Prota 7(1): Timbers/Bois d’œuvre 1
Bull. Jard. Bot. Buitenzorg, ser. 3, 12: 336 (1932).
Pachylobus deliciosus (A.Chev. ex Hutch. & Dalziel) Pellegr. (1934).
Monkey plum, African cherry fruit (En).
Origin and geographic distribution
Dacryodes klaineana is distributed in forest regions from Sierra Leone to Gabon.
The wood (trade name: adjouaba) is used in construction and for mortars, axe handles and wagons. It has also been recommended for telegraph poles and railway sleepers. It is considered suitable for interior joinery, furniture and parquetry. It is also used as fuelwood and has been used for paper making.
The fruit is eaten raw or cooked; the pulp is boiled or roasted to yield a kind of butter. The ground leaf is an ingredient of an enema applied against painful menstruation. In Côte d’Ivoire Dacryodes klaineana is used to treat tachycardia and cough.
The heartwood is grey to yellowish grey-brown with darker streaks, giving it a decorative appearance; the sapwood is whitish grey and wide, up to more than 10 cm. The wood contains silica. It is rather heavy, with a density of 730–940 kg/m³ at 12% moisture content. The wood dries quite fast and well. The rates of shrinkage from green to oven dry are 6.4–8.0% radial and 8.3–10.3% tangential. The wood is hard. At 12% moisture content, the modulus of rupture is 111–229 N/mm², modulus of elasticity 12,900–18,700 N/mm², compression parallel to grain 55–78 N/mm², shear c. 18 N/mm², cleavage 18–28 N/mm and Chalais-Meudon side hardness 5.8–7.9. The wood is moderately difficult to work. The heartwood is resistant to impregnation with preservatives.
The leaves contain tannins and traces of saponins.
Dioecious, evergreen, medium-sized tree up 25(–30) m tall; bole branchless for up to 10 m, up to 60(–120) cm in diameter, lower part usually straight and slightly angular, higher part often twisted, base with low root swellings or root spurs rarely higher than 60 cm; outer bark grey-greenish or blackish, very scaly, with irregular scales leaving yellowish marks after shedding, inner bark pink-brown or red-brown, with turpentine smell, exuding a watery or gummy liquid when cut; crown rounded, dense. Leaves alternate, imparipinnately compound with (2–)3(–4) pairs of leaflets, 15–30 cm long, rusty hairy when young, glabrescent but with persistent hairs on petiole, rachis and midvein; stipules absent; petiole 2.5–6.5 cm long, rachis 2–8 cm long; lateral petiolules (2–)8–14 mm long, terminal one 10–22 mm long, jointed at the top; leaflets opposite, elliptical to ovate, 4.5–18.5 cm × (1.5–)2–6.5 cm, base usually asymmetric, apex acuminate, pinnately veined with 6–12 pairs of lateral veins, markedly looped. Inflorescence a terminal or sometimes axillary panicle 10–22(–30) cm long, densely rusty hairy, with flowers in fascicles. Flowers unisexual, regular, pale creamy; pedicel 2–4 mm long; sepals 3, broadly ovate, c. 2 mm long, densely hairy outside, glabrous inside; petals 3, ovate, c. 4 mm long, densely hairy outside, papillate inside; male flowers with 6 stamens, filaments c. 1.5 mm long, ovary much reduced; female flowers with superior, hairy ovary and reduced stamens. Fruit an ovoid drupe c. 2 cm × 1.5 cm, slightly laterally flattened, slightly pointed at top, orange when ripe, with fleshy, fragrant pulp, stone ellipsoid, c. 2 cm × 1 cm, 1-seeded. Seedling with epigeal germination.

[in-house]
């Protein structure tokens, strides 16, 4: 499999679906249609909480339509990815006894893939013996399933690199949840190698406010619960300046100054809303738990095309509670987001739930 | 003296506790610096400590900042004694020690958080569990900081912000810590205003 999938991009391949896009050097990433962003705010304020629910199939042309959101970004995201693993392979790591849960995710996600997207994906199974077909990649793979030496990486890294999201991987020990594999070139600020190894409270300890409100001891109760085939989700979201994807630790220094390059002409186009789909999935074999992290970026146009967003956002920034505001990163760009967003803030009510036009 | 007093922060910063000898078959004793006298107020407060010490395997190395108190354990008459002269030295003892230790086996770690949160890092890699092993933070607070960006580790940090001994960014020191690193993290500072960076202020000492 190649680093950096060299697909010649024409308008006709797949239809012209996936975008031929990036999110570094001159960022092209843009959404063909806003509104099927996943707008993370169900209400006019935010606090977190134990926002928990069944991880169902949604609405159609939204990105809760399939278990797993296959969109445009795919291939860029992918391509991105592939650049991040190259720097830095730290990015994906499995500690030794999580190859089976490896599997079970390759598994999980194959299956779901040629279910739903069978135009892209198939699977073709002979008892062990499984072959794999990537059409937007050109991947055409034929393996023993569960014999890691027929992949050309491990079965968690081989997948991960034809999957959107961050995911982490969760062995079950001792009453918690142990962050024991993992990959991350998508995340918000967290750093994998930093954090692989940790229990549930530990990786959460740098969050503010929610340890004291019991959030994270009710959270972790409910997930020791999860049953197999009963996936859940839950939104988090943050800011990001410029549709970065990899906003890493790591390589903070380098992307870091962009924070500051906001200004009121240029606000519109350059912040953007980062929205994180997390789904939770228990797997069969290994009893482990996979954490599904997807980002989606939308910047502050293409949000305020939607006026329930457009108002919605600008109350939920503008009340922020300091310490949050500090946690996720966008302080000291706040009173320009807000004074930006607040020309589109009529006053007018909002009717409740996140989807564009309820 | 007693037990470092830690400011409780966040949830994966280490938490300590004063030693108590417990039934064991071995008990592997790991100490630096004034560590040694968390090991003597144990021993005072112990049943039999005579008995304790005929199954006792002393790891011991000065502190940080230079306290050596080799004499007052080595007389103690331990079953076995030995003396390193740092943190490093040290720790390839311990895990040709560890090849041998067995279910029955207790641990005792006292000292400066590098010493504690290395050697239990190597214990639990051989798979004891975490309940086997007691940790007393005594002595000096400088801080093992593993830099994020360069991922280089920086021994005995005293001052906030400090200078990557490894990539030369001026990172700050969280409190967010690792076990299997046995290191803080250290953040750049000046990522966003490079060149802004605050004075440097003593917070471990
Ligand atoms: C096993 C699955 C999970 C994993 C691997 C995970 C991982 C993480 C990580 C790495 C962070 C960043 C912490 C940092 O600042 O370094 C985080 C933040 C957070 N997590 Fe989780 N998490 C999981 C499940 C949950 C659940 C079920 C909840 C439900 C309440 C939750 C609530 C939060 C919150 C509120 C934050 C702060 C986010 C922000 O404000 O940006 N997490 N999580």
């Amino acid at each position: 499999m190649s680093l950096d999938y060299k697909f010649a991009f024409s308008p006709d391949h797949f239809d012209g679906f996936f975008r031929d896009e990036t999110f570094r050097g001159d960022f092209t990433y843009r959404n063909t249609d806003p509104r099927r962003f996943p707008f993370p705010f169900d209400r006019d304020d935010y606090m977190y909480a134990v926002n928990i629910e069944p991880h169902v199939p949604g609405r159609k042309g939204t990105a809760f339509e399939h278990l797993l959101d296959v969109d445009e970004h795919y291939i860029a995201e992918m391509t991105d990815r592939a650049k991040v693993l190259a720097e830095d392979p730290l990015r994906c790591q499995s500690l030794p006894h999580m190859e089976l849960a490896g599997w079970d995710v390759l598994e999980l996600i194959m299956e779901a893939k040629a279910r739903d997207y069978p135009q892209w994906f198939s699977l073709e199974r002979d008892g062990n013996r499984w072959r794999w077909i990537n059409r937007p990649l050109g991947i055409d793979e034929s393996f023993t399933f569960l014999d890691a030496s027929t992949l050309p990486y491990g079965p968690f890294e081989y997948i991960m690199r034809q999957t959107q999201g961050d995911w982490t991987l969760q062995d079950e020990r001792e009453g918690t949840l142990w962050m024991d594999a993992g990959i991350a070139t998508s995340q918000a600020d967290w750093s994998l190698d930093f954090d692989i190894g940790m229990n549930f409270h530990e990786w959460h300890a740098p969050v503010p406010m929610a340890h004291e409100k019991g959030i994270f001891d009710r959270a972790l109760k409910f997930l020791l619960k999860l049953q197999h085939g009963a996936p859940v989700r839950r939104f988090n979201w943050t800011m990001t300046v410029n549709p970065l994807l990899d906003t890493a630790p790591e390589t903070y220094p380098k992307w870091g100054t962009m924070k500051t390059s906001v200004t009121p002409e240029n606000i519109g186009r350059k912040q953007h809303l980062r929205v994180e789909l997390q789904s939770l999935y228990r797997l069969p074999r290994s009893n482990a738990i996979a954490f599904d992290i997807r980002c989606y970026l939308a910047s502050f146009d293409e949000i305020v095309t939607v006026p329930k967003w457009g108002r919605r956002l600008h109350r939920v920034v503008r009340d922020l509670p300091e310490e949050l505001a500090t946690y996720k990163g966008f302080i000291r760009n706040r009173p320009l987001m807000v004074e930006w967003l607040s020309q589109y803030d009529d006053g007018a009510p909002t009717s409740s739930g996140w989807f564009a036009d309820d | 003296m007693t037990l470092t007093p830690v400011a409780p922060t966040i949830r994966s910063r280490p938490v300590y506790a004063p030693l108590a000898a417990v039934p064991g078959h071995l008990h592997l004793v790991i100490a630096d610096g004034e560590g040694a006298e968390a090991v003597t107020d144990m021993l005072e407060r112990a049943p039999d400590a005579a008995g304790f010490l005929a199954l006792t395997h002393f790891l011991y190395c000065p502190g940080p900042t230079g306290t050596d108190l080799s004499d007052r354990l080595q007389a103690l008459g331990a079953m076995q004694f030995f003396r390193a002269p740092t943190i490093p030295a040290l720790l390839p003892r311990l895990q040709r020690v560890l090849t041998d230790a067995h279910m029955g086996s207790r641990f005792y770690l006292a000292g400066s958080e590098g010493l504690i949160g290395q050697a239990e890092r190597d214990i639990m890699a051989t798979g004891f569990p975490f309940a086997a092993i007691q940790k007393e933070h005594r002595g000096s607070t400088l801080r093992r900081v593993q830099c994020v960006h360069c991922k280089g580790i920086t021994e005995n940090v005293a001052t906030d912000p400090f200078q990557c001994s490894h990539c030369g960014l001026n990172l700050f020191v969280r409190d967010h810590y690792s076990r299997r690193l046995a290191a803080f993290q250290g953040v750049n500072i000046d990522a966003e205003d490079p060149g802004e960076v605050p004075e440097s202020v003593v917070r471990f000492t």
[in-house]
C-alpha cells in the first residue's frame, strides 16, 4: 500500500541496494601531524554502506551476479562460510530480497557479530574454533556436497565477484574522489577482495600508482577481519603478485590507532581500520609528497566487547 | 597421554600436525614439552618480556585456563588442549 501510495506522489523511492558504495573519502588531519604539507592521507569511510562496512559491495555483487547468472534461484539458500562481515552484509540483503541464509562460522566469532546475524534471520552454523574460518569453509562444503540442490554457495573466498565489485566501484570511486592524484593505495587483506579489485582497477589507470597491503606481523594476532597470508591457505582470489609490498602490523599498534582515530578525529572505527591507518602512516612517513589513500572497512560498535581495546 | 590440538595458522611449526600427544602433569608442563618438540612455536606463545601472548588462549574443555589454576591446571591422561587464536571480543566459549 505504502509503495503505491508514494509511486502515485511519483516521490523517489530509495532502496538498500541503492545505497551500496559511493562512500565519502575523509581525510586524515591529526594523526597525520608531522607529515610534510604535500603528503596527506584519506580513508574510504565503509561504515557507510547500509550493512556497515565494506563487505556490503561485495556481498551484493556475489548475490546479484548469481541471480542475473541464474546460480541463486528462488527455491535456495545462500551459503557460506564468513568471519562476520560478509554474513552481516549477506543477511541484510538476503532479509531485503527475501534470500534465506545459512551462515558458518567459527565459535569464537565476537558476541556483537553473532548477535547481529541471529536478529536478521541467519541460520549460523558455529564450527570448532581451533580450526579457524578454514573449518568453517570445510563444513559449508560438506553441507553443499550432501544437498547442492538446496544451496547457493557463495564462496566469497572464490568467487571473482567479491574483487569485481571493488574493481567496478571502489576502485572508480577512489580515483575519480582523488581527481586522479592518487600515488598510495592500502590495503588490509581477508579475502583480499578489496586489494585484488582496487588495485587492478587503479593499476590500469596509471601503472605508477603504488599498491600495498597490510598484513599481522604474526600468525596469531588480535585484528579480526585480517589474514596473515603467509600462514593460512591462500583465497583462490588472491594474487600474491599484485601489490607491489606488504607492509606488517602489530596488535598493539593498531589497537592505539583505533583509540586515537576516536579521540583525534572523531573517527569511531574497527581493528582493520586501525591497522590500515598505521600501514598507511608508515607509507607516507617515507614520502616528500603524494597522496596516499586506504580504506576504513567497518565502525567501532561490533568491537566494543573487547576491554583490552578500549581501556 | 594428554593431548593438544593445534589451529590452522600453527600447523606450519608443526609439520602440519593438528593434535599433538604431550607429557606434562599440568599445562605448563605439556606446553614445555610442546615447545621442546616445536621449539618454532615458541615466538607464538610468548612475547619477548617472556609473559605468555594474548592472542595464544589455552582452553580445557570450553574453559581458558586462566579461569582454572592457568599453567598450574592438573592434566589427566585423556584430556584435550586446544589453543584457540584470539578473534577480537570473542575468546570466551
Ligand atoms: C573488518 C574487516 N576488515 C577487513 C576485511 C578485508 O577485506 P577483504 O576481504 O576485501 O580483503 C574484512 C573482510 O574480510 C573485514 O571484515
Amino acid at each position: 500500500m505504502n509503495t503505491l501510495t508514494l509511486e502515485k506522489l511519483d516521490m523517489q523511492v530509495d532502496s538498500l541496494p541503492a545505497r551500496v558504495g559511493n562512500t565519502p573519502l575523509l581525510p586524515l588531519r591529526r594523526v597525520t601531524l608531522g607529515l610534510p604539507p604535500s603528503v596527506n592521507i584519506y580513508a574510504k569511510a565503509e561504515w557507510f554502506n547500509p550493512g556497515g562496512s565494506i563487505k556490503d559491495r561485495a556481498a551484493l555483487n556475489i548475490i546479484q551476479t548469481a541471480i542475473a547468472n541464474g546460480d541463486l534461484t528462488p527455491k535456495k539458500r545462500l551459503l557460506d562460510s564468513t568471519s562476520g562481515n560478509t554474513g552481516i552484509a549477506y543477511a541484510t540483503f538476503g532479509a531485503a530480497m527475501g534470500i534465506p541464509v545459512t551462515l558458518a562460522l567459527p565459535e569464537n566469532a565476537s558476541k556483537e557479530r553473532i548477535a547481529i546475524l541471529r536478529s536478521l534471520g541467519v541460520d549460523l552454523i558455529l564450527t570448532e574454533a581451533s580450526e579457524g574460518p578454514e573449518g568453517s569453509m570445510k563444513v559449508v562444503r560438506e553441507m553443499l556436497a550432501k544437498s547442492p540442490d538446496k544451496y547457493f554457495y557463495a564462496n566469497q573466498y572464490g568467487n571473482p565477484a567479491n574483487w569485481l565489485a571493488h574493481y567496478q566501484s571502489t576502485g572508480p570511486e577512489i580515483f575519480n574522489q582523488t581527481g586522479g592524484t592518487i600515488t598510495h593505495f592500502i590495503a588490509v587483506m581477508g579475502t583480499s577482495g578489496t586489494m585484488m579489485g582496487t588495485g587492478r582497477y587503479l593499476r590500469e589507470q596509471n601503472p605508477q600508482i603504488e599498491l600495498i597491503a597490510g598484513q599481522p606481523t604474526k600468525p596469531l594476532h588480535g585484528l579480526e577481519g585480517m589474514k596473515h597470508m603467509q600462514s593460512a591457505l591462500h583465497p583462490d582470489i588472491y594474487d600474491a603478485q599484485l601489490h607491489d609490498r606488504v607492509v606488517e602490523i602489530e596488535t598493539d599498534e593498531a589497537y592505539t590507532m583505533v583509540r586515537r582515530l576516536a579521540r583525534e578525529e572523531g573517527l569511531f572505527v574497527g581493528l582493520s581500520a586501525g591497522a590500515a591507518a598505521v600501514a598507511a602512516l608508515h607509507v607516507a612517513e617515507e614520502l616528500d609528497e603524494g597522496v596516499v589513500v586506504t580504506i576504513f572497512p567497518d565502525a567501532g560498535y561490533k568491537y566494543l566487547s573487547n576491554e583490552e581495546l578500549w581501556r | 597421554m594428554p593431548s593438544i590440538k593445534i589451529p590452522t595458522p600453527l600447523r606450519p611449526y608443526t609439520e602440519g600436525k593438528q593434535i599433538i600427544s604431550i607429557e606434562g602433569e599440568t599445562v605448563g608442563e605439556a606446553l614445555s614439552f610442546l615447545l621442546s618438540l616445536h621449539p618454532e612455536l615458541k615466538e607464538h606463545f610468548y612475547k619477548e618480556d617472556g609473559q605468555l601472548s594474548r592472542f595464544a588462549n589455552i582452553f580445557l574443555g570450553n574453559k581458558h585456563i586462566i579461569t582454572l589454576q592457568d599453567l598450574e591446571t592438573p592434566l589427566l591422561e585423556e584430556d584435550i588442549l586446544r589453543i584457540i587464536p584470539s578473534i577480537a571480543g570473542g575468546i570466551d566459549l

Dacryodes klaineana grows slowly. In the evergreen forest of Irobo (Côte d’Ivoire), the average annual diameter growth is 1.2 mm under natural conditions, and 2.6–3.1 mm in partially thinned locations. Dacryodes klaineana flowers at the beginning of the dry season, October–November in Liberia, where the fruits are ripe in January–February. Natural regeneration by seedlings is abundant.
Dacryodes comprises about 40 species, occurring in the American, Asian and African tropics. In Africa, about 20 species have been found, all of section Pachylobus. Gabon seems richest with approximately 10 species.
Dacryodes klaineana mostly occurs in the understorey of evergreen, deciduous or riverine forest, sometimes in higher layers of the canopy. It is widespread and locally abundant.
The 1000-seed weight is about 1.3 kg. Seeds take 15–30 days to germinate. Young seedlings in the nursery should be shaded. Dacryodes klaineana is not planted in Côte d’Ivoire, but trees are retained and protected during clearing for agricultural purposes. Marketable logs are mostly defective, with very large ones often being hollow.
Genetic resources and breeding
In view of its wide distribution and local abundance, Dacryodes klaineana does not seem much threatened, but in Côte d’Ivoire and Cameroon it is considered vulnerable.
The quality of the wood of Dacryodes klaineana is much lower than that of ozigo (Dacryodes buettneri (Engl.) H.J.Lam), due to the logs often being defective, the smaller diameter and the wide sapwood. Therefore, its prospects as a timber tree of commercial importance seem limited.
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Correct citation of this article:
Brink, M., 2008. Dacryodes klaineana (Pierre) H.J.Lam. In: Louppe, D., Oteng-Amoako, A.A. & Brink, M. (Editors). Prota 7(1): Timbers/Bois d’œuvre 1. [CD-Rom]. PROTA, Wageningen, Netherlands.
various parts of the tree
obtained from The Virtual Field Herbarium
wood in transverse and tangential section